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  1. #1
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    Networking in a difficult environment

    Hi guys,

    I thought I would share a problem that I've been wrestling with for some time to see if there's anything obvious I've overlooked or could improve.

    I have a system installed at a remote location, i.e. very rural location. The installation comprises two Windows XP Home machines networked together. The user needs to be able to access and control the remote machine from the local machine so the remote machine has a VNC Server, while the local machine has a client viewer.

    The VNC server machine is about 130m distant from the viewer. The viewer machine is located adjacent to the DSL Router in an old stone built property with 2 foot thick walls. The VNC Server machine is located inside a metal clad building with 3-phase electrical supply noise and compressor spikes prevalent.

    The server machine also requires internet access for upload of automatically captured data to a regulatory body. The gap between the buildings is interrupted by a couple of older buildings and regularly crossed by large machine plant. There is no phone line in the VNC Server building, so no second DSL line available. Internet access is over the link to the DSL router adjacent to the VNC Client Viewer. 2G mobile signals are excellent, but there is no 3G for mobile broadband access.

    The solution currently in place uses the DSL router connected via powerline connectors to a pair of encrypted Wireless extenders with amplifiers and external directional antennae. At the far end the wireless extender links to the VNC Server machine via Powerline again.

    Something like:

    XP Home VNC Client -> DSL Router
    DSL Router->Powerline connectors->Wireless extender.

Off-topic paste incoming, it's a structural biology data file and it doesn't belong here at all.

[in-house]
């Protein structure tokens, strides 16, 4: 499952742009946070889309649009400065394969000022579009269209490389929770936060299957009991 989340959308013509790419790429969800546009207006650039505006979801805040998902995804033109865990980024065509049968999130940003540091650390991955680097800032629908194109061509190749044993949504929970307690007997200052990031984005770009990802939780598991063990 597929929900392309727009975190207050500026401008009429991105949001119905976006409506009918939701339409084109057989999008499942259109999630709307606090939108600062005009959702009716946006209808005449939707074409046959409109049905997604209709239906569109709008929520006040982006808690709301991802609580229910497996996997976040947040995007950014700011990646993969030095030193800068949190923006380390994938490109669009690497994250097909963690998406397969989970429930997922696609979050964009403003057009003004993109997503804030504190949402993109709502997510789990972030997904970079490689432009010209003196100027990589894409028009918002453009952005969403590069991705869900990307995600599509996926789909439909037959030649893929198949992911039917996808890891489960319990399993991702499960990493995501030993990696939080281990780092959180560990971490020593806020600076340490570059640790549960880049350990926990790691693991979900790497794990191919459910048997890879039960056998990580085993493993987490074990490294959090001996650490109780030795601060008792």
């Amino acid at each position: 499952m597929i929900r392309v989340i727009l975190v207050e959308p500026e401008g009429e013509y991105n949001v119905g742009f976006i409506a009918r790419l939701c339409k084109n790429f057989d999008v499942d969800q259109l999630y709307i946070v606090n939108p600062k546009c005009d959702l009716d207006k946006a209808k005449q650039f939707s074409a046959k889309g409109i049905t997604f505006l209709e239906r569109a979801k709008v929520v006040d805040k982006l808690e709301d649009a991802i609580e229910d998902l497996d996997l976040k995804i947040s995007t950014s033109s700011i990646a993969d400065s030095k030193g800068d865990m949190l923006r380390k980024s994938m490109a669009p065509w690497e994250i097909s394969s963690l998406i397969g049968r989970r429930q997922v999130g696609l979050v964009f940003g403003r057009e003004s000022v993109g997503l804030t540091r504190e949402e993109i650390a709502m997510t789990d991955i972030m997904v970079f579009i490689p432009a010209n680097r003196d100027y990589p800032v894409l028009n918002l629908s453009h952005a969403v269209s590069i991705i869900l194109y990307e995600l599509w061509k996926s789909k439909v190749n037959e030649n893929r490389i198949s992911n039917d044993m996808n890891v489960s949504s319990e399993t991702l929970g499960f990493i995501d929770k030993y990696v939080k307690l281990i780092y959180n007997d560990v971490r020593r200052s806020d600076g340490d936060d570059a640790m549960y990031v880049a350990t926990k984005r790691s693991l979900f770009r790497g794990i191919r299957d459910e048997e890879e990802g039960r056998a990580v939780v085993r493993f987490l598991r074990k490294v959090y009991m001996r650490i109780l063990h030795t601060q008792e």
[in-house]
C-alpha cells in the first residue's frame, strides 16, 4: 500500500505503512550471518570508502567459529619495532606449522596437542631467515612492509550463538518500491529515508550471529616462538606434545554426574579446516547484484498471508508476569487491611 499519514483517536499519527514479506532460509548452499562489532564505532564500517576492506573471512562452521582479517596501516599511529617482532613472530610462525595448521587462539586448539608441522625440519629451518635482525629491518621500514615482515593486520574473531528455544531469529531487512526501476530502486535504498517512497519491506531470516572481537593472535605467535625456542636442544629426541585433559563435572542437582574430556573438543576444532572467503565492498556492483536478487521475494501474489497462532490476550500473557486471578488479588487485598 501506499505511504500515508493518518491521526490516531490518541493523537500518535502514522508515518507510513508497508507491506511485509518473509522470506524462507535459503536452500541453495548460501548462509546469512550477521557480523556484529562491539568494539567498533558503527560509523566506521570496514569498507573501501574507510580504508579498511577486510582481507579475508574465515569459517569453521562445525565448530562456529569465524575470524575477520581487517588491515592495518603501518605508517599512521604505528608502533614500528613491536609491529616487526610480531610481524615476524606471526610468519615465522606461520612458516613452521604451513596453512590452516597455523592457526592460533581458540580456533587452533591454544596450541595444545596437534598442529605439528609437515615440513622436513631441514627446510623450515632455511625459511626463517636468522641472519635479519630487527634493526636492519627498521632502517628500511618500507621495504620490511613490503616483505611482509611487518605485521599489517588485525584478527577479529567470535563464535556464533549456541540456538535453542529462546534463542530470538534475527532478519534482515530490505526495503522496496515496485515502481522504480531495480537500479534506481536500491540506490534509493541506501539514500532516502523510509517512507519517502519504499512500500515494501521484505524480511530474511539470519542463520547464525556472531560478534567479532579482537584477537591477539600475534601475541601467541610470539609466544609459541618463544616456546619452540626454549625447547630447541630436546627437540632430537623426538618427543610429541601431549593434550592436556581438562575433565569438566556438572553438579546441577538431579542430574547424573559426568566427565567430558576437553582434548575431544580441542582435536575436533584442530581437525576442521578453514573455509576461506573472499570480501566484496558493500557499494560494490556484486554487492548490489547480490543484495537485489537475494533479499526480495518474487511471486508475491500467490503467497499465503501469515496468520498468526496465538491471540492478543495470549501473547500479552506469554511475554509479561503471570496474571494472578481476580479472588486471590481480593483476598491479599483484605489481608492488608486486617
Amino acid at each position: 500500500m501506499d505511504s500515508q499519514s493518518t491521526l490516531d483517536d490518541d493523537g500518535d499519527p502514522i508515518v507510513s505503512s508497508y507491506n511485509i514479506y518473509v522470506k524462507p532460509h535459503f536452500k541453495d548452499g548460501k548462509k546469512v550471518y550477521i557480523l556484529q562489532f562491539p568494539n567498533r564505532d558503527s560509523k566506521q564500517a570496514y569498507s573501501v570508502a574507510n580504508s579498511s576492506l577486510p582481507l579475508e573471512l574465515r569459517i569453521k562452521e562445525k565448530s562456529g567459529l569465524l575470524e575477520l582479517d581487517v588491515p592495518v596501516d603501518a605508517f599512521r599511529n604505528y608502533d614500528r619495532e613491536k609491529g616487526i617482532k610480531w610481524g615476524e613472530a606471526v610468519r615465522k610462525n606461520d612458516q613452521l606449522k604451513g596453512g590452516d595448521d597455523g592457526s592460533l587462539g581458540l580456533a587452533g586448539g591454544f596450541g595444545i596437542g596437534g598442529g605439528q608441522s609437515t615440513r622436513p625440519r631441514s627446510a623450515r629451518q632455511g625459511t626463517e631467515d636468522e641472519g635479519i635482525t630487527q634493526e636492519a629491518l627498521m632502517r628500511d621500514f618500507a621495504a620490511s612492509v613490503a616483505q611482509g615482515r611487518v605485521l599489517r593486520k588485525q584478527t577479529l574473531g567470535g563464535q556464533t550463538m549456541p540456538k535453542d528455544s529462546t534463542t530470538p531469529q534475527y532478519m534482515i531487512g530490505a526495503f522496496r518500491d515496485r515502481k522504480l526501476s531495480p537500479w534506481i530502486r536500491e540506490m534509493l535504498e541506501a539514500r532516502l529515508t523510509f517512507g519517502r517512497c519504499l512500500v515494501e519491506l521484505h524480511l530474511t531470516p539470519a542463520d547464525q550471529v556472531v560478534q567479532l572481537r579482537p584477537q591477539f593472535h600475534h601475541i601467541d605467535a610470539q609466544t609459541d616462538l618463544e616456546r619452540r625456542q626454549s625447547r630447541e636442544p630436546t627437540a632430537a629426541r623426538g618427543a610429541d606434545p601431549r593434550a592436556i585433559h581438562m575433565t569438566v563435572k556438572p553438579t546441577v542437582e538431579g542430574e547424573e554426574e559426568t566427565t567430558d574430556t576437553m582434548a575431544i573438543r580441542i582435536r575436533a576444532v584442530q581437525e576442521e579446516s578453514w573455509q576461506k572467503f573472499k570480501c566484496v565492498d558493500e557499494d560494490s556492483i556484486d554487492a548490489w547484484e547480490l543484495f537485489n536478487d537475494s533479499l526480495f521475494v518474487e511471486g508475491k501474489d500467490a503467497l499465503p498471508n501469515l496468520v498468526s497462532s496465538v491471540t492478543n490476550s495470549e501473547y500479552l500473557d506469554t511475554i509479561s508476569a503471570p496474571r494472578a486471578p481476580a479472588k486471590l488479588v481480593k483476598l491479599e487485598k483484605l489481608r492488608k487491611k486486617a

Wireless extender ->Wireless extender (both with with external amplifier and antennae).
    Wireless extender->Powerline connectors->XP Home VNC Server.

    The DSL router DHCP is off and all devices and PC's have fixed internal IP addresses. The PC's map to the DSL router for DNS.

    With me so far?

    OK, it works and the user is happy, but it falls over now and then and link speed is not great. Unsurprising since all the traffic needs to bounce back and forward across two powerline circuits and a wireless link.

    Any creative ideas on how to improve the system or thoughts about the network overheads?
    Last edited by Tinto Tech; 2011-06-17 at 10:18. Reason: Typos

  2. #2
    Bronze Lounger DrWho's Avatar
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    At first look, my only thought would be, "if you can't go through an object, go OVER it".

    Going back to my days in the CB Radio and Ham Radio business, when it comes to antennas,
    height is everything. I never installed an antenna on anything less than a 50' tower.

    You loose too much gain by running a WiFi signal through a length of coaxial cable, between the
    router and the antenna, but nothing through CAT5 or CAT6.
    So put the router on a tower in a weatherproof enclosure and feed it with a length of CAT5.
    Power can also be run through the CAT5 to the router.

    Cheers!
    Experience is truly the best teacher.

    Backup! Backup! Backup! GHOST Rocks!

  3. #3